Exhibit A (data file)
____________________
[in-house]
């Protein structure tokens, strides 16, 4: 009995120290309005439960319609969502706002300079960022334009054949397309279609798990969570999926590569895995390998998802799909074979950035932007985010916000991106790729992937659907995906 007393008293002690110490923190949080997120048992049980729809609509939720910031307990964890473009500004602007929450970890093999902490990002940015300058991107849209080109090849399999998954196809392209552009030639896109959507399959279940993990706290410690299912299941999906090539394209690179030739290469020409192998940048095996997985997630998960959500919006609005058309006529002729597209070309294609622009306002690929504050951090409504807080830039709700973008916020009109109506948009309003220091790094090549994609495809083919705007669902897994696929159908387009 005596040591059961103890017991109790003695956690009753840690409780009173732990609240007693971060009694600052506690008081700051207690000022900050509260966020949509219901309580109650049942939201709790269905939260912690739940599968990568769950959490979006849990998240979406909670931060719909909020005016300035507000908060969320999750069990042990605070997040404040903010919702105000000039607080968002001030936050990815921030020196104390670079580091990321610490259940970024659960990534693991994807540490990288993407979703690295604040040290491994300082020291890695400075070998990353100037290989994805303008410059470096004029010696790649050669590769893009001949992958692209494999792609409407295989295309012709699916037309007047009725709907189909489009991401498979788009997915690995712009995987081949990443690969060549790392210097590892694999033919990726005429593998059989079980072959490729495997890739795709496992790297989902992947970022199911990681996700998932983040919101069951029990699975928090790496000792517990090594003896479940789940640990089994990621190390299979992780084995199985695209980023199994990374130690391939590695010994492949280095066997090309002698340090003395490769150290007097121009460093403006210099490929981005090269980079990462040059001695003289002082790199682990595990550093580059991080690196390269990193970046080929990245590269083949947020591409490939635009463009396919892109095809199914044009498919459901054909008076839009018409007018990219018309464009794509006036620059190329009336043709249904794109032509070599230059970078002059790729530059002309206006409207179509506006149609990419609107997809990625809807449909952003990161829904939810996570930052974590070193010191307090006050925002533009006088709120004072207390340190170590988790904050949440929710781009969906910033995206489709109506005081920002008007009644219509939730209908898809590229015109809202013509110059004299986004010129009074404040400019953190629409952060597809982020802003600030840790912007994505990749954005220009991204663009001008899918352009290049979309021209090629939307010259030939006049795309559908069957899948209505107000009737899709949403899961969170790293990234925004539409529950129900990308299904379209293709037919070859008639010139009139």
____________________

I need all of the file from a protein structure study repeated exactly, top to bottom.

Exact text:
[in-house]
């Protein structure tokens, strides 16, 4: 009995120290309005439960319609969502706002300079960022334009054949397309279609798990969570999926590569895995390998998802799909074979950035932007985010916000991106790729992937659907995906 007393008293002690110490923190949080997120048992049980729809609509939720910031307990964890473009500004602007929450970890093999902490990002940015300058991107849209080109090849399999998954196809392209552009030639896109959507399959279940993990706290410690299912299941999906090539394209690179030739290469020409192998940048095996997985997630998960959500919006609005058309006529002729597209070309294609622009306002690929504050951090409504807080830039709700973008916020009109109506948009309003220091790094090549994609495809083919705007669902897994696929159908387009 005596040591059961103890017991109790003695956690009753840690409780009173732990609240007693971060009694600052506690008081700051207690000022900050509260966020949509219901309580109650049942939201709790269905939260912690739940599968990568769950959490979006849990998240979406909670931060719909909020005016300035507000908060969320999750069990042990605070997040404040903010919702105000000039607080968002001030936050990815921030020196104390670079580091990321610490259940970024659960990534693991994807540490990288993407979703690295604040040290491994300082020291890695400075070998990353100037290989994805303008410059470096004029010696790649050669590769893009001949992958692209494999792609409407295989295309012709699916037309007047009725709907189909489009991401498979788009997915690995712009995987081949990443690969060549790392210097590892694999033919990726005429593998059989079980072959490729495997890739795709496992790297989902992947970022199911990681996700998932983040919101069951029990699975928090790496000792517990090594003896479940789940640990089994990621190390299979992780084995199985695209980023199994990374130690391939590695010994492949280095066997090309002698340090003395490769150290007097121009460093403006210099490929981005090269980079990462040059001695003289002082790199682990595990550093580059991080690196390269990193970046080929990245590269083949947020591409490939635009463009396919892109095809199914044009498919459901054909008076839009018409007018990219018309464009794509006036620059190329009336043709249904794109032509070599230059970078002059790729530059002309206006409207179509506006149609990419609107997809990625809807449909952003990161829904939810996570930052974590070193010191307090006050925002533009006088709120004072207390340190170590988790904050949440929710781009969906910033995206489709109506005081920002008007009644219509939730209908898809590229015109809202013509110059004299986004010129009074404040400019953190629409952060597809982020802003600030840790912007994505990749954005220009991204663009001008899918352009290049979309021209090629939307010259030939006049795309559908069957899948209505107000009737899709949403899961969170790293990234925004539409529950129900990308299904379209293709037919070859008639010139009139």